The attempt by the United Nations (UN) to develop a treaty to address cybercrime – or crimes committed online – has been put on pause.

At the February 2024 concluding session of the Ad Hoc Committee to Elaborate a Comprehensive International Convention on Countering the Use of Information and Communications Technologies for Criminal Purposes (henceforth ‘AHC’) in New York, member states were unable to reach agreement on several substantial issues. A final draft of the treaty therefore cannot be implemented – for now –and the process is on hold.

The issues on which states have not been able to agree after two years of negotiations have left a large question mark over what this convention, or potential convention, fundamentally entails. They include critical unanswered questions, such as the treaty’s scope for preventative measures; the scope for collecting electronic evidence; the question of how human rights and legal safeguards would be protected were the treaty to be enacted; and what kinds of legal activities would be criminalized under its terms. The disagreements over these core components hinged on what types of government intervention – and interference – would be sanctioned by this treaty were it to be adopted. For example, would it allow states to criminalize certain activities that fall beyond the scope of what is ‘normally’ considered to an act of cybercrime, such as ransomware attacks? Could it become, for example, a legal instrument to suppress online dissent?

So, while delegates from all over the world have worked together to come up with a draft a treaty, line by line over the last two years, decisions to determine critical language – and function – of the treaty could not be made. For this reason, the negotiations have been put on hold until possibly July 2024, and maybe even later. At this stage, there are three possible scenarios:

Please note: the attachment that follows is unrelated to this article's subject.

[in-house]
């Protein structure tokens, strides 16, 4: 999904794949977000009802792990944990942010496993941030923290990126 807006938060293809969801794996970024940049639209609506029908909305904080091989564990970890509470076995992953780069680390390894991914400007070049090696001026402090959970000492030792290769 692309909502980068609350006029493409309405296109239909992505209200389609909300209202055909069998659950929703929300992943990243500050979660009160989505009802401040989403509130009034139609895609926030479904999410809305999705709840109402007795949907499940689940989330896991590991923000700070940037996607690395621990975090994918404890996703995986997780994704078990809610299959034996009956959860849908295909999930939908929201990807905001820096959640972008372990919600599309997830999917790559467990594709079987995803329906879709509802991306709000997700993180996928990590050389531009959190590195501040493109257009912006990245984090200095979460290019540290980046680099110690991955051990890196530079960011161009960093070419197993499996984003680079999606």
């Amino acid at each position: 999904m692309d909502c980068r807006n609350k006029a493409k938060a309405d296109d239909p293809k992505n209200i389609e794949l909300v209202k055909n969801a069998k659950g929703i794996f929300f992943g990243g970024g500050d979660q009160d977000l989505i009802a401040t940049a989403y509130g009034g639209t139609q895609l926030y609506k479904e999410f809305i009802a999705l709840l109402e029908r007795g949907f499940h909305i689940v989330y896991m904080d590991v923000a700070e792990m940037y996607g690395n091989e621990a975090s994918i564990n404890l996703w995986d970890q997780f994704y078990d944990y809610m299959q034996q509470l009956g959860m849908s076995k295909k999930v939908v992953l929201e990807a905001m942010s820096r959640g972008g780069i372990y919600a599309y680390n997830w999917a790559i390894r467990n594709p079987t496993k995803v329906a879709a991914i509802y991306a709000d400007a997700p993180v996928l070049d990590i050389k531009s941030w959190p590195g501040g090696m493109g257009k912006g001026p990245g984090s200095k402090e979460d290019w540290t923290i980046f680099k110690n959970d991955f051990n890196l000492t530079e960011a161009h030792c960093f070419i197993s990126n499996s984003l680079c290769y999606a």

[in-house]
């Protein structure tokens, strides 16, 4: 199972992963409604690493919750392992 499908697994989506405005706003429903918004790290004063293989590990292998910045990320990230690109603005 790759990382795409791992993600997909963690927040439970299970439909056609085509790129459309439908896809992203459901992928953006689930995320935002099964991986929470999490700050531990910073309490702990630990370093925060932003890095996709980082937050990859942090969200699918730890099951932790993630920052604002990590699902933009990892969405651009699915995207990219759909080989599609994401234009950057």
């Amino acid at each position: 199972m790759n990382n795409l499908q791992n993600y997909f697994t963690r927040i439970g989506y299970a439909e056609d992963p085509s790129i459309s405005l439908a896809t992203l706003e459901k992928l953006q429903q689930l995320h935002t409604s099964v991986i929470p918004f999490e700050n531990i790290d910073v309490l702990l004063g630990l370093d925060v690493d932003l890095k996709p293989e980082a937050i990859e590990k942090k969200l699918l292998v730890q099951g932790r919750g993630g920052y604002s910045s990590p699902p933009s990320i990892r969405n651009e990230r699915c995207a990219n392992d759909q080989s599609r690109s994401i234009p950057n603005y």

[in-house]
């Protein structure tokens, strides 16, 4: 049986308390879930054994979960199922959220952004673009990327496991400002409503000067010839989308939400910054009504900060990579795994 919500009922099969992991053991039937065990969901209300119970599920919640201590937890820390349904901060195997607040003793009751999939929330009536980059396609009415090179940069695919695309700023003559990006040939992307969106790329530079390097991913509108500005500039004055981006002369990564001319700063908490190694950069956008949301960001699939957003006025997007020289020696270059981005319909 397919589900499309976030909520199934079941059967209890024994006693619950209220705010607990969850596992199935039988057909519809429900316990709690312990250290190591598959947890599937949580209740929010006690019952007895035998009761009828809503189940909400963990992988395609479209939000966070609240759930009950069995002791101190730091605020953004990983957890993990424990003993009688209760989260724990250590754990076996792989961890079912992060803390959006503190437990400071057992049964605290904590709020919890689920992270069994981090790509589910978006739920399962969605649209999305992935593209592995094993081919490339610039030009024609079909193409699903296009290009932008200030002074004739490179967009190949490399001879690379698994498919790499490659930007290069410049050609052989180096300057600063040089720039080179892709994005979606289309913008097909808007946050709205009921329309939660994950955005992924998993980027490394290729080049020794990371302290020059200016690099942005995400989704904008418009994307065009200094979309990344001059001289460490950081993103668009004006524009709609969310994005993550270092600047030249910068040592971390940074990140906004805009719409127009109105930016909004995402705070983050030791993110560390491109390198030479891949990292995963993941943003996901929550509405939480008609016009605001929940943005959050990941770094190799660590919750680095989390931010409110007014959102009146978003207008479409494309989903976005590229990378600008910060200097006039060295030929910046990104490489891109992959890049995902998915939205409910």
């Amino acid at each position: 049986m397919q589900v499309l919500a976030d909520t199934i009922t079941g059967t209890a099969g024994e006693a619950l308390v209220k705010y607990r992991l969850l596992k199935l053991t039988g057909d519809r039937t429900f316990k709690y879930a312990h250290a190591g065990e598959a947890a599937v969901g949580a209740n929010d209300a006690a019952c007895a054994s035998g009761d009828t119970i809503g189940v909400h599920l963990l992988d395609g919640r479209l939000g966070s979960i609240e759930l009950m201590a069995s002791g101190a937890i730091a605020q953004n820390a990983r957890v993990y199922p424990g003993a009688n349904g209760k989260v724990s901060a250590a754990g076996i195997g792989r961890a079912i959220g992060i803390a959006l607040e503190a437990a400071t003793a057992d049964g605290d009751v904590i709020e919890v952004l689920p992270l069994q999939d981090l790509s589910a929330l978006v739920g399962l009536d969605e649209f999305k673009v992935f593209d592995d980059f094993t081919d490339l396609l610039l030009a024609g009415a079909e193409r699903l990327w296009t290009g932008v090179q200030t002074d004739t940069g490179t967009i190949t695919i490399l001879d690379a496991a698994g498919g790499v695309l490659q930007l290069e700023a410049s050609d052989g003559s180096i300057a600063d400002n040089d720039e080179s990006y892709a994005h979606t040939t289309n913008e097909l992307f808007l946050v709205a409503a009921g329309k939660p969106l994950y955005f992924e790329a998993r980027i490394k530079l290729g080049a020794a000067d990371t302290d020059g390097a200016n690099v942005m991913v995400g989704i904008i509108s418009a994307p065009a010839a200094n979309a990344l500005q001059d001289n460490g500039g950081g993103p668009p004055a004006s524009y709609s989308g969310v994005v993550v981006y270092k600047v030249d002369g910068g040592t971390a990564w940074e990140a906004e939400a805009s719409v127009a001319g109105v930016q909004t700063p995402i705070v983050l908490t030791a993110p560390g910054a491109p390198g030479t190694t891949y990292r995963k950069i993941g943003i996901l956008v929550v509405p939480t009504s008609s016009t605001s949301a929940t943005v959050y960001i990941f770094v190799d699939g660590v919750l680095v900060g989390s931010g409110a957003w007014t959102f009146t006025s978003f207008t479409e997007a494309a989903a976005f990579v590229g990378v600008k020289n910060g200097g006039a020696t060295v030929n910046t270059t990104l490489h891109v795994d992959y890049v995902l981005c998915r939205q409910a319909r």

• The first is that funding and UN General Assembly approval are secured for another meeting in July 2024 (or perhaps earlier). If so, delegates would in the meantime work to find consensus, so that at that meeting they would be able to adopt a treaty.
  • The second is that funding or agreement is not secured within the UN to continue the process, or governments delay the approval of funds as a political tactic to stall the overall process, and the process gets shelved, meaning there would be no final treaty.
  • The third scenario is that a country or group of countries bypass the AHC process and bring a draft to a vote at the General Assembly. This would mean a simple majority would be needed to approve a treaty, and it is unclear which way that vote would go.

This paper analyzes the sticking points that remain, namely the scope of the convention, the extent of human rights protections and the scope for international cooperation on electronic evidence, and assesses the challenge of moving forward with the treaty.

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